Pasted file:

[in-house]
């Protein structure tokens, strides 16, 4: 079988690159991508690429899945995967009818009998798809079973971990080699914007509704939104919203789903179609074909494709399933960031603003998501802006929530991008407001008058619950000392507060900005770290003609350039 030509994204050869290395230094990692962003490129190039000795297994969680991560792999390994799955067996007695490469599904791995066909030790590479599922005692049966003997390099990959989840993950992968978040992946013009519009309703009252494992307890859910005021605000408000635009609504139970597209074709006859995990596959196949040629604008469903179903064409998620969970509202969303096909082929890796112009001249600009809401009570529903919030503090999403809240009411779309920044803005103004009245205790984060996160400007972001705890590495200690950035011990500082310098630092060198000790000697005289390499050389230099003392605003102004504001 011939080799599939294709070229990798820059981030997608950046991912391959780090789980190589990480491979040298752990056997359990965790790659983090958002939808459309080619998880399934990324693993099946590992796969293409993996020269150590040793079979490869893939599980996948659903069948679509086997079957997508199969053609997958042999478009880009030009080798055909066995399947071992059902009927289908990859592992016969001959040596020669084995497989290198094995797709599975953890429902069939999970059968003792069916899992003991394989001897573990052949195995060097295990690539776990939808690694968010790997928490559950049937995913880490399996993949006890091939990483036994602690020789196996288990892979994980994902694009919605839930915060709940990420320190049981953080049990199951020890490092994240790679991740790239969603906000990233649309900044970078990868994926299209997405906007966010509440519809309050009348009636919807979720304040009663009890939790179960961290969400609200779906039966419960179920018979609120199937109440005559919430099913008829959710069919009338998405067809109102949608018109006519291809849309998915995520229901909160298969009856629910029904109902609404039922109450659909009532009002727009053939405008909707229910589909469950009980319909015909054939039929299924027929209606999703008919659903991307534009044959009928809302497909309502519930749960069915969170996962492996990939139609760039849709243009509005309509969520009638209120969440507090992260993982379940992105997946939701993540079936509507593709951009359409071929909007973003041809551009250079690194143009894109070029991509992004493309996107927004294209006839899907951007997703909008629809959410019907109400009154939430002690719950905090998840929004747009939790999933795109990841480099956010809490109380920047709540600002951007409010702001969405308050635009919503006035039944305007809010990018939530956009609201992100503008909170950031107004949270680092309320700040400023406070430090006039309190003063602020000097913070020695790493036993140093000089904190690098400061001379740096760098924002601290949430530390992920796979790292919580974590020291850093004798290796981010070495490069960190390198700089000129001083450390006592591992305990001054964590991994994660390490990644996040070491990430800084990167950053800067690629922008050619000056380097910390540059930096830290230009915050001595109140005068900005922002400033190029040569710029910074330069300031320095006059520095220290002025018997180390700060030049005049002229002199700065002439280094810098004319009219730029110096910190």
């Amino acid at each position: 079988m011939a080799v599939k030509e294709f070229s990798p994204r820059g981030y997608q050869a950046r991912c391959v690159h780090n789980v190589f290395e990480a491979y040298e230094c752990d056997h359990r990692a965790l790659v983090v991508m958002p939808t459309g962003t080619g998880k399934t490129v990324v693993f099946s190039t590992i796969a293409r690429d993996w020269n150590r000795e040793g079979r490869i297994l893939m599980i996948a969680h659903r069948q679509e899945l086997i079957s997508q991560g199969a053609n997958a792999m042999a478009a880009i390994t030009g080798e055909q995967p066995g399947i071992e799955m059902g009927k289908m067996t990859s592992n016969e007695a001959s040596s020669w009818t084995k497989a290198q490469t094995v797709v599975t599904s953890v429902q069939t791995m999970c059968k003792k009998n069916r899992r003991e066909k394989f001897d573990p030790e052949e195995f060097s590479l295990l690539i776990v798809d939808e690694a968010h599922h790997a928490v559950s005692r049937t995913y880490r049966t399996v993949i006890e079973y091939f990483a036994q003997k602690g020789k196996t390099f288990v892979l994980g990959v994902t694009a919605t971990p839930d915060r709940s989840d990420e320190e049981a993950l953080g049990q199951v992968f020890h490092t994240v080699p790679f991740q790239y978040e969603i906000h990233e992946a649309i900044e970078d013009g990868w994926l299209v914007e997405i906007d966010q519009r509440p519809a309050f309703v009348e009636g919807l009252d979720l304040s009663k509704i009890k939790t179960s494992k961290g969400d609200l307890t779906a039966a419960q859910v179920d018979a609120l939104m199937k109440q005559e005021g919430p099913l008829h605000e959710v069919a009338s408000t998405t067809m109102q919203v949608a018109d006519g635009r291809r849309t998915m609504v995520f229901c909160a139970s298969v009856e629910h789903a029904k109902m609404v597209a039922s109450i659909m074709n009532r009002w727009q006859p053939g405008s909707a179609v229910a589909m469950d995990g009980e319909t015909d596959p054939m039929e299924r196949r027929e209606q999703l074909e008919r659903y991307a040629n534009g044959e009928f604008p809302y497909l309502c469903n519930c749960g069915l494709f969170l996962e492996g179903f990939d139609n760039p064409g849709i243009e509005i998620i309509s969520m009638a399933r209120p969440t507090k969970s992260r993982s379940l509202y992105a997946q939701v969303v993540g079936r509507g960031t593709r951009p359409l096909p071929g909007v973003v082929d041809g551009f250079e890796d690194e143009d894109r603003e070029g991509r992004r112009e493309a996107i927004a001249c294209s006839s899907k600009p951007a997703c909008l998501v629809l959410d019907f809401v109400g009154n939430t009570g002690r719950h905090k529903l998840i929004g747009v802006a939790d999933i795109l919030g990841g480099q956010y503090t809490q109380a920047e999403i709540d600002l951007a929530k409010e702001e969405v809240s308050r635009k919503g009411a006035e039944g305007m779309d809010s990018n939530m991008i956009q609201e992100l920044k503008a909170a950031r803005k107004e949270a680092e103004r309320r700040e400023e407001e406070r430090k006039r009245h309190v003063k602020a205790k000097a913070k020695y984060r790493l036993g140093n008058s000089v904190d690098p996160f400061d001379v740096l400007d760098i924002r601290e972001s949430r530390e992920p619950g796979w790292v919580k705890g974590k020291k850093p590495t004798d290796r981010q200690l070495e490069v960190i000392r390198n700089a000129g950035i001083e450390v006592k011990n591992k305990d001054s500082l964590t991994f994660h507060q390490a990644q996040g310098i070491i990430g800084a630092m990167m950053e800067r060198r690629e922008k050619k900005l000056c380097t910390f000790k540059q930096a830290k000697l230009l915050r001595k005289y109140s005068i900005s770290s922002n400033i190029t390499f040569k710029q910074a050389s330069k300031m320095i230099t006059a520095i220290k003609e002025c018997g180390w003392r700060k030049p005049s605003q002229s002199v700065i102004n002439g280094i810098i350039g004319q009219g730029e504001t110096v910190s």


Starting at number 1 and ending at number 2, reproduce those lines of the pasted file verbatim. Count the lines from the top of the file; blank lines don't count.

[in-house]
């Protein structure tokens, strides 16, 4: 079988690159991508690429899945995967009818009998798809079973971990080699914007509704939104919203789903179609074909494709399933960031603003998501802006929530991008407001008058619950000392507060900005770290003609350039 030509994204050869290395230094990692962003490129190039000795297994969680991560792999390994799955067996007695490469599904791995066909030790590479599922005692049966003997390099990959989840993950992968978040992946013009519009309703009252494992307890859910005021605000408000635009609504139970597209074709006859995990596959196949040629604008469903179903064409998620969970509202969303096909082929890796112009001249600009809401009570529903919030503090999403809240009411779309920044803005103004009245205790984060996160400007972001705890590495200690950035011990500082310098630092060198000790000697005289390499050389230099003392605003102004504001 011939080799599939294709070229990798820059981030997608950046991912391959780090789980190589990480491979040298752990056997359990965790790659983090958002939808459309080619998880399934990324693993099946590992796969293409993996020269150590040793079979490869893939599980996948659903069948679509086997079957997508199969053609997958042999478009880009030009080798055909066995399947071992059902009927289908990859592992016969001959040596020669084995497989290198094995797709599975953890429902069939999970059968003792069916899992003991394989001897573990052949195995060097295990690539776990939808690694968010790997928490559950049937995913880490399996993949006890091939990483036994602690020789196996288990892979994980994902694009919605839930915060709940990420320190049981953080049990199951020890490092994240790679991740790239969603906000990233649309900044970078990868994926299209997405906007966010509440519809309050009348009636919807979720304040009663009890939790179960961290969400609200779906039966419960179920018979609120199937109440005559919430099913008829959710069919009338998405067809109102949608018109006519291809849309998915995520229901909160298969009856629910029904109902609404039922109450659909009532009002727009053939405008909707229910589909469950009980319909015909054939039929299924027929209606999703008919659903991307534009044959009928809302497909309502519930749960069915969170996962492996990939139609760039849709243009509005309509969520009638209120969440507090992260993982379940992105997946939701993540079936509507593709951009359409071929909007973003041809551009250079690194143009894109070029991509992004493309996107927004294209006839899907951007997703909008629809959410019907109400009154939430002690719950905090998840929004747009939790999933795109990841480099956010809490109380920047709540600002951007409010702001969405308050635009919503006035039944305007809010990018939530956009609201992100503008909170950031107004949270680092309320700040400023406070430090006039309190003063602020000097913070020695790493036993140093000089904190690098400061001379740096760098924002601290949430530390992920796979790292919580974590020291850093004798290796981010070495490069960190390198700089000129001083450390006592591992305990001054964590991994994660390490990644996040070491990430800084990167950053800067690629922008050619000056380097910390540059930096830290230009915050001595109140005068900005922002400033190029040569710029910074330069300031320095006059520095220290002025018997180390700060030049005049002229002199700065002439280094810098004319009219730029110096910190």